Oyster’s protandric nature is very instructive too. Firstly, it indicates a two-spirited nature as was discussed in Buffalo Totem. The term “Two-spirited”, is new to me but highly useful and appropriate. It was derived from interpretations of Native languages used to describe people who displayed both characteristics of male and female. Traditionally, the Two-spirited person was one who had received a gift from the Creator, that gift being the privilege to house both male and female spirits in their bodies. Thus, such people were gifted with a greater vision, a more balanced view of the world as a whole. 

Much respected and sought after for their broadened perspectives, Two-spirits were considered a gift to society from Creator. There are many Singers in Nature that teach us the value of Two-spirited beings which is much at odds with the popular opinions of many people today. For a truly balanced perspective in Life, we should nurture, develop and honor all sides of our selves; masculine, feminine and divine. Each has their merits, each has their unique pitfalls and each is inextricably entwined with the others. 

 In one Native American tale people were released into this world by Raven when he was trying to crack open a tightly sealed clam. In another tale shellfish are banished to a life in the sand by a jury of animals for being a malicious gossip. Venus the Goddess of Love appeared upon the Sea in an enormous clam shell.

Balanced Mollusks tend to be homebodies who turn dirt into priceless pearls, learn when to be silent and when to open up, filter through life’s garbage to feed upon the smallest particles of wisdom, and are equally comfortable with both their masculine and feminine natures. Unbalanced Mollusks are constant complainers likely to spread gossip like a disease, improperly familiar, excessively bashful, or hermit-like in behavior, and quite possibly gender confused or facing a difficulty with either masculine or feminine identity. How does Oyster appear in your life?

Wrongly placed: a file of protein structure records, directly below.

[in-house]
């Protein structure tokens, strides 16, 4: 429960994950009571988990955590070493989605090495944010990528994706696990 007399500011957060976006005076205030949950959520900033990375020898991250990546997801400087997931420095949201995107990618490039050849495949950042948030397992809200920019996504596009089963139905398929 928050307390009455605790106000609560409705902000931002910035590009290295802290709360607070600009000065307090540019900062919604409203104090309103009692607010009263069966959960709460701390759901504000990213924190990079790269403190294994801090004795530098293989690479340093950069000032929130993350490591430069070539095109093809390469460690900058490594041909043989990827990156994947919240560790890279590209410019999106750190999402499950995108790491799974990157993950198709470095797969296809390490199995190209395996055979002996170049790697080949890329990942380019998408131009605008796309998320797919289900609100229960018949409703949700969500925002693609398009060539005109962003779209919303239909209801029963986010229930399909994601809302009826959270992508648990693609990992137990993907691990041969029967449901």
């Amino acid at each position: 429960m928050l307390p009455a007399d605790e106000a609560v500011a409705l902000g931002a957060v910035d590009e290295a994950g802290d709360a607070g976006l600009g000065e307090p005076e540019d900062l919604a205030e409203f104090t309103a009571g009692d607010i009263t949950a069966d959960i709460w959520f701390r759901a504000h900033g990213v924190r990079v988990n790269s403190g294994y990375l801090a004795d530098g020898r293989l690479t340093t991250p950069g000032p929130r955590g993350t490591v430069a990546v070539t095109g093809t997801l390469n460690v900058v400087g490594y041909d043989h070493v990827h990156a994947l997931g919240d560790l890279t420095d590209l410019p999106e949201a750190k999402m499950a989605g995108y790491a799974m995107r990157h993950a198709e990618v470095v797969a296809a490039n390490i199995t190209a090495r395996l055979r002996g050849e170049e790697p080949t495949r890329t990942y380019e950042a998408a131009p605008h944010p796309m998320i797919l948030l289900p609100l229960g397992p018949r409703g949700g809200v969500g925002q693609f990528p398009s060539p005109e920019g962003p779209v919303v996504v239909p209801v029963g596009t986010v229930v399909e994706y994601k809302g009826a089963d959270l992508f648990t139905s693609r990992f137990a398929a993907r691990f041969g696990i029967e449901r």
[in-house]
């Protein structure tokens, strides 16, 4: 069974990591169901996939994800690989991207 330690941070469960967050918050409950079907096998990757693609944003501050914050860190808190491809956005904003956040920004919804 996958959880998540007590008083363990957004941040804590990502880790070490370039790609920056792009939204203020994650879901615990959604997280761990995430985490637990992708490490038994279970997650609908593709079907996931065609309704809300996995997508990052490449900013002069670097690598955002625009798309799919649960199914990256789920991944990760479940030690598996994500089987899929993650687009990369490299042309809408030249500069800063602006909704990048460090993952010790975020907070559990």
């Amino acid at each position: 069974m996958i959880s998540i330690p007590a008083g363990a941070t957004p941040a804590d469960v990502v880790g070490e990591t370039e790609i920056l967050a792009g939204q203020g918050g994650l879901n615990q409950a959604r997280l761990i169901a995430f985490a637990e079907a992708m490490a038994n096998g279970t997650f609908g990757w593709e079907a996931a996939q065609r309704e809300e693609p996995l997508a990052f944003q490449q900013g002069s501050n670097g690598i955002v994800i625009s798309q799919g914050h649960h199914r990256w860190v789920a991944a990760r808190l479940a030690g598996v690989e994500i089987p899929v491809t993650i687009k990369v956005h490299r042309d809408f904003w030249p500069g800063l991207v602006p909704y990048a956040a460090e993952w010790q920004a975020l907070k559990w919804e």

Potential balancing energies 

Sea Otter/Otter, Octopus/Squid Water/Ocean , Seastar , Earth, Plankton, Pearl, oyster drill snail, oyster leech, finfish such as drum, and birds such as Raven or the oystercatcher, Dragon, Snake, Turtle, Whale, Moon. 

Key Concepts: Silence, Creation, Love Eternal, Feminine and Masculine energy, Two-spirited Wisdom, Wisdom, Knowledge, Fertility, Purity, Excellence, Beauty, Innocence, Chastity, Lunar Energy, Bliss 

Associated with: Venus/Aphrodite, Raven, Maat, Ho Hsien-Ku, Kwan Yin, Lakshmi, Maha Sarasvati, the Moon  

Bonus Teacher Post Script~ The Pearl

’Til a gem of wisdom forms within my head. 
Then, oh yes, then they’ll pry me from my bed!

Therefore, Remember! 
Each of us contains a 
shining form of excellence, 
Luminous and 
From our own trials 
magically spun.
Within our roughened exteriors, 
it forms and waits for our attention.
We protect this emblem, 
the Queen of the Sea, 
like all secrets, with silence

“Excellence is not a skill. It is an attitude.” Ralph Marston

“Attitude is a little thing that makes a big difference.” Winston Churchill 

“There is only one way to achieve happiness on this terrestrial ball, 
And that is to have either a clear conscience or none at all.” Ogden Nash

Luminous, miraculous, and delicately tinged with mysterious colors it is no surprise that Pearls have been so long admired by humanity. They have represented many things over the course of time; the Moon, a pure soul or simply the state of Grace, Wisdom, Elegance, Serenity, Truth, Innocence, Dignity, Love, Luck, Purity, Honesty, Integrity, and the Sea itself have all been represented by this gemstone. Perhaps more than any other concept though, the lustrous Pearl represents Excellence, Perfection. Pearls are a tangible reminder to create a miraculous life of Beauty around the ever-present irritations we will find along the way. Pearl teaches us to live every day striving to be the best that we can be, for we all carry the potential for perfection within us.

Pearls are considered to be feminine receptive stones, and have been given to women in countless cultures as a visual flag to alert others that here is a woman of Queenly or even Divine Grace. Pearls are thought to give wisdom through experience, to quicken the laws of karma and to cement engagements and love relationships. They are thought to keep children safe.